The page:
“The large drop in cervical cancer incidence is extremely exciting because this is the first group of women to receive the HPV vaccine, and it probably foreshadows steep reductions in other HPV-associated cancers,” Rebecca Siegel, MPH, lead author of the report and ACS senior scientific director, surveillance research, stated in the press release.
Knudsen noted that HPV vaccination rates are only about 32%, and although cervical cancer rates are still higher in unvaccinated women, the data show some evidence of a herd effect.
“Increased investment in strategies to harness the immune system in cancer prevention is warranted,” added senior author Ahmedin Jemal, DVM, PhD, president, surveillance and health equity science at the ACS.
Prostate Cancer: “A Significant Call to Arms”
As the most common malignancy diagnosed in men and the second leading cause of cancer deaths in men, prostate cancer has profound but disparate health and financial effects. About 200,000 prostate cancer diagnoses are expected in the United States this year, representing nearly a third of all cancers in men, Knudsen said.
Incidence rates are 70% higher in Black vs White men, and mortality rates in Black men are 2-4 times higher than those in every other racial and ethnic group, Dahut added.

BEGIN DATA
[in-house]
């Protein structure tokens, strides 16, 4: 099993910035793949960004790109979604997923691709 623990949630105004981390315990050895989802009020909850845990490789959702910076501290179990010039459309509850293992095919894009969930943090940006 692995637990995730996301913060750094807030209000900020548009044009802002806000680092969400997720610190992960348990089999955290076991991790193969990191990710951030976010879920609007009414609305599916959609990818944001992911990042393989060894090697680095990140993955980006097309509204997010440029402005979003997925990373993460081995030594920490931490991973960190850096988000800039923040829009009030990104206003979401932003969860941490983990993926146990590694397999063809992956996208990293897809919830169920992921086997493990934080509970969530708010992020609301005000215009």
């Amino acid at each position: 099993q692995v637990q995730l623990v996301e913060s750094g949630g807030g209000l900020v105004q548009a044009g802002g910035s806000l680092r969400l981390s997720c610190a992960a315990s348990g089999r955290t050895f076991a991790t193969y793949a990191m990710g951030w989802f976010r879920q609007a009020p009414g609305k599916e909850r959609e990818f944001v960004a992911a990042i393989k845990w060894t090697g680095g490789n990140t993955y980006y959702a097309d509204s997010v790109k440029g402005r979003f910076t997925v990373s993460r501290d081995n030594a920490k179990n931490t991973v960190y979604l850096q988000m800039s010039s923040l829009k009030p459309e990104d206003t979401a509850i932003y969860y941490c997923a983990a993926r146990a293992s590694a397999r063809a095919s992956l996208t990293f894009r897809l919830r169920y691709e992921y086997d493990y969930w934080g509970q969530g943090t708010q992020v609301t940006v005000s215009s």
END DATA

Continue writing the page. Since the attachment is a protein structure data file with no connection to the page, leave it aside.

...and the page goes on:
Cure rates for localized prostate cancer are excellent and survival is nearly 99%.
The problem, as outlined in the ACS report based on a 2022 study conducted by Knudsen and her colleagues, is that more prostate cancers are being detected at later stages when the 5-year survival is only about 32%, she explained. Since 2011, the diagnosis of advanced-stage disease has increased by 4%–5% annually, and the proportion of men diagnosed with distant-stage disease has doubled.
“We must catch these cancers early,” she said, calling the findings “a significant call to arms.” That’s where the IMPACT initiative comes in.
Making an IMPACT
In addition to research focused on risk-based prevention strategies, the IMPACT initiative will also work to promote greater access to screening and quality care across communities, and to advance public policy that will address the US prostate cancer burden.
“ACS is committed to utilizing a tripartite strategy to reverse prostate cancer disparities and reduce death rates from prostate cancer in all demographics and disparities for Black men by 2035,” Knudsen said. The goals of the initiative “can only be accomplished with community partnerships, including standing shoulder to shoulder with trusted organizations that share our vision to meaningfully address disparities in prostate cancer.”
CA Cancer J Clin. Cancer Statistics, 2023. Published online January 12, 2023. Full text
Sharon Worcester, MA, is an award-winning medical journalist based in Birmingham, Alabama, writing for Medscape, MDedge and other affiliate sites. She currently covers oncology, but she has also written on a variety of other medical specialties and healthcare topics. She can be reached at [email protected] or on Twitter: @SW_MedReporter